In Confidence Men, the most valuable study so far of the character and performance of Obama as president, the journalist Ron Suskind noticed the tenacity of the new president’s belief that he enjoyed a special connection to the American people. When his poll numbers were going down in late 2009, or when his “pivot to jobs” had become a topic of humor because he repeated the phrase so often without ever seeming to pivot, Obama would always ask his handlers to send him out on the road. He was convinced: the people would hear him and he would make them understand.
He sustained this free-floating confidence even though he knew that his town halls, from their arranged format to their pre-screened audiences, were as thoroughly stage-managed as any other politician’s. But Obama told Suskind in early 2011 that he had come to believe “symbols and gestures… are at least as important as the policies we put forward.”
The road trips have proved never-ending. In 2014, a run of three or four days typically included stops at a supermarket outlet, a small factory, and a steel mill, as the president comforted the unemployed with sayings such as “America needs a raise” and repeated phrases from his State of the Union address such as “Let’s make this a year of action” and “Opportunity is who we are.”
In discussions about Obama, one occasionally hears it said—in a mood between bewilderment and forbearance—that we have not yet known the man. After all, he has been up against the enormous obstacle of racism, an insensate Republican party, and a legacy of bad wars. It is true that he has faced enormous obstacles. It is no less true that by postponement and indecision, by silence and by speaking on both sides, he has allowed the obstacles to grow larger. Consider his “all of the above” energy policy, which impartially embraces deep-sea drilling, wind farms, solar panels, Arctic drilling, nuclear plants, fracking for natural gas, and “clean coal.”
Obama’s practice of recessive management to the point of neglect has also thrown up obstacles entirely of his devising. He chose to entrust the execution and “rollout” of his health-care policy to the Department of Health and Human Services. That was an elective plan which he himself picked from all the alternatives. The extreme paucity of his meetings with his secretary of health and human services, Kathleen Sebelius, in the three years that elapsed between his signing of the law and the rollout of the policy makes a fair epitome of negligence. Indeed, the revelation of his lack of contact with Sebelius left an impression—which the recent provocative actions of the State Department in Ukraine have reinforced—that the president is not much interested in what the officials in his departments and agencies are up to.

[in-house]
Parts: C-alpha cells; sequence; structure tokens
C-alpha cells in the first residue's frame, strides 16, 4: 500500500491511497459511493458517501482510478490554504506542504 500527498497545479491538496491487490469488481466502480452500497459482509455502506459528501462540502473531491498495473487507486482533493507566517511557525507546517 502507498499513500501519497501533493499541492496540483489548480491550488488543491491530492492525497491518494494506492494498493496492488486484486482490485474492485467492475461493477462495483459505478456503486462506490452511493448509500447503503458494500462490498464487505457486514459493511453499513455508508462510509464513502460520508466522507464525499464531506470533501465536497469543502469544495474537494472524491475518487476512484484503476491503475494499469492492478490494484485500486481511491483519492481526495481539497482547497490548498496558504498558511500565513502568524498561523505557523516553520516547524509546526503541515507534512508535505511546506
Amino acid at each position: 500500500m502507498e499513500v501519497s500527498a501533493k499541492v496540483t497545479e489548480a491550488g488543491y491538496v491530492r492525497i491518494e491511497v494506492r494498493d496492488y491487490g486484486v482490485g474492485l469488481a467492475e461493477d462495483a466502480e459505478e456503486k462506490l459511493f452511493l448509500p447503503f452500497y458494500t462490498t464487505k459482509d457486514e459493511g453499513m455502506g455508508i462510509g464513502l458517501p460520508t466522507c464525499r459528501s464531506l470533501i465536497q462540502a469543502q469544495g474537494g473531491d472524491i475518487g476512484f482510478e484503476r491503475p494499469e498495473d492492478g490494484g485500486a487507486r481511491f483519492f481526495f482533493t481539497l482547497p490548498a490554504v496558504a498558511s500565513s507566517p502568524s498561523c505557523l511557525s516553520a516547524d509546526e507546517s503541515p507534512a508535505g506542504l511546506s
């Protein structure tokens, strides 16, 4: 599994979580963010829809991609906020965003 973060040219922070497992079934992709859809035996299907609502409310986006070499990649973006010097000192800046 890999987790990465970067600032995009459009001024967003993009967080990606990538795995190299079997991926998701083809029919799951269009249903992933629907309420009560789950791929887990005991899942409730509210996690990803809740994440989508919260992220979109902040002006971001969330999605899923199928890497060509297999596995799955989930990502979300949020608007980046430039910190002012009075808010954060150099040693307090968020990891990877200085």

The Preferential President
Obama entered the presidency at 47—an age at which people as a rule are pretty much what they are going to be. It is a piece of mystification to suppose that we have been denied a rescue that this man, under happier circumstances, would have been well equipped to perform. There have been a few genuine shocks: on domestic issues he has proven a more complacent technocrat than anyone could have imagined—a facet of his character that has emerged in his support for the foundation-driven testing regimen “Race to the Top,” with its reliance on outsourcing education to private firms and charter schools. But the truth is that Obama’s convictions were never strong. He did not find this out until his convictions were tested, and they were not tested until he became president.
Perhaps the thin connection between Obama’s words and his actions does not support the use of the word “conviction” at all. Let us say instead that he mistook his preferences for convictions—and he can still be trusted to tell us what he would prefer to do. Review the record and it will show that his first statement on a given issue generally lays out what he would prefer. Later on, he resigns himself to supporting a lesser evil, which he tells us is temporary and necessary. The creation of a category of permanent prisoners in “this war we’re in” (which he declines to call “the war on terror”) was an early and characteristic instance. Such is Obama’s belief in the power and significance of his own words that, as he judges his own case, saying the right thing is a decent second-best to doing the right thing.